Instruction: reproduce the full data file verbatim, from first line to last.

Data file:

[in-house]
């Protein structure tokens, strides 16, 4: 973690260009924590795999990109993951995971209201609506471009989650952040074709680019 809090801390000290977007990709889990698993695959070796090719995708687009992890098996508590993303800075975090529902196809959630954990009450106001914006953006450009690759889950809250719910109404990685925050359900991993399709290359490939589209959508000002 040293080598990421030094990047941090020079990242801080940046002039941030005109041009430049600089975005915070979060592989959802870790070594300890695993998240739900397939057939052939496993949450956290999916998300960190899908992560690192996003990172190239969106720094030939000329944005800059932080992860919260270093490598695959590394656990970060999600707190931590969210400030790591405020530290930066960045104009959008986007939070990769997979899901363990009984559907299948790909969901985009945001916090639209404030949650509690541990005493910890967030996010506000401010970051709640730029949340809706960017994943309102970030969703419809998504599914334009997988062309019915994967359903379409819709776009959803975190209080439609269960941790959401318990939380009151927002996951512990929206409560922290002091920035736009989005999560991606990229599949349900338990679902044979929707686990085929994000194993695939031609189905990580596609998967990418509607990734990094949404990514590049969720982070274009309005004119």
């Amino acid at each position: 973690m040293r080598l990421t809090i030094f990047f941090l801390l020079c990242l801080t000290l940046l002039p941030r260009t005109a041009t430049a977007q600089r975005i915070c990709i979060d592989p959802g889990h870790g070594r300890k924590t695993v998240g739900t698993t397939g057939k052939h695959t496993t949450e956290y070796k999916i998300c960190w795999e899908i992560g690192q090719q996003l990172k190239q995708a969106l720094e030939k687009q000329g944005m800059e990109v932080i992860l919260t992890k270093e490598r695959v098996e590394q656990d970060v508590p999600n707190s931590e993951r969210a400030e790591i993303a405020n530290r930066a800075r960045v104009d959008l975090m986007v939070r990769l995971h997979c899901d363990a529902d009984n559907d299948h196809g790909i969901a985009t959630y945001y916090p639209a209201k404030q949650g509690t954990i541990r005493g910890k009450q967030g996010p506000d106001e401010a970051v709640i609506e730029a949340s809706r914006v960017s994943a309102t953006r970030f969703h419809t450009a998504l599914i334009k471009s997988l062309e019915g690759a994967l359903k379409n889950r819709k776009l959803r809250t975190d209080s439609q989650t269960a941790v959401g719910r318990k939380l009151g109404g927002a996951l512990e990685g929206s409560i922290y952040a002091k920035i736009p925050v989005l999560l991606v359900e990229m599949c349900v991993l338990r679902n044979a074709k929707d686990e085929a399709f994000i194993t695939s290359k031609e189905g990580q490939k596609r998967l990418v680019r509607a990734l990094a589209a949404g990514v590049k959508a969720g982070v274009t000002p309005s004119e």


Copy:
[in-house]
């Protein structure tokens, strides 16, 4: 973690260009924590795999990109993951995971209201609506471009989650952040074709680019 809090801390000290977007990709889990698993695959070796090719995708687009992890098996508590993303800075975090529902196809959630954990009450106001914006953006450009690759889950809250719910109404990685925050359900991993399709290359490939589209959508000002 040293080598990421030094990047941090020079990242801080940046002039941030005109041009430049600089975005915070979060592989959802870790070594300890695993998240739900397939057939052939496993949450956290999916998300960190899908992560690192996003990172190239969106720094030939000329944005800059932080992860919260270093490598695959590394656990970060999600707190931590969210400030790591405020530290930066960045104009959008986007939070990769997979899901363990009984559907299948790909969901985009945001916090639209404030949650509690541990005493910890967030996010506000401010970051709640730029949340809706960017994943309102970030969703419809998504599914334009997988062309019915994967359903379409819709776009959803975190209080439609269960941790959401318990939380009151927002996951512990929206409560922290002091920035736009989005999560991606990229599949349900338990679902044979929707686990085929994000194993695939031609189905990580596609998967990418509607990734990094949404990514590049969720982070274009309005004119």
């Amino acid at each position: 973690m040293r080598l990421t809090i030094f990047f941090l801390l020079c990242l801080t000290l940046l002039p941030r260009t005109a041009t430049a977007q600089r975005i915070c990709i979060d592989p959802g889990h870790g070594r300890k924590t695993v998240g739900t698993t397939g057939k052939h695959t496993t949450e956290y070796k999916i998300c960190w795999e899908i992560g690192q090719q996003l990172k190239q995708a969106l720094e030939k687009q000329g944005m800059e990109v932080i992860l919260t992890k270093e490598r695959v098996e590394q656990d970060v508590p999600n707190s931590e993951r969210a400030e790591i993303a405020n530290r930066a800075r960045v104009d959008l975090m986007v939070r990769l995971h997979c899901d363990a529902d009984n559907d299948h196809g790909i969901a985009t959630y945001y916090p639209a209201k404030q949650g509690t954990i541990r005493g910890k009450q967030g996010p506000d106001e401010a970051v709640i609506e730029a949340s809706r914006v960017s994943a309102t953006r970030f969703h419809t450009a998504l599914i334009k471009s997988l062309e019915g690759a994967l359903k379409n889950r819709k776009l959803r809250t975190d209080s439609q989650t269960a941790v959401g719910r318990k939380l009151g109404g927002a996951l512990e990685g929206s409560i922290y952040a002091k920035i736009p925050v989005l999560l991606v359900e990229m599949c349900v991993l338990r679902n044979a074709k929707d686990e085929a399709f994000i194993t695939s290359k031609e189905g990580q490939k596609r998967l990418v680019r509607a990734l990094a589209a949404g990514v590049k959508a969720g982070v274009t000002p309005s004119e």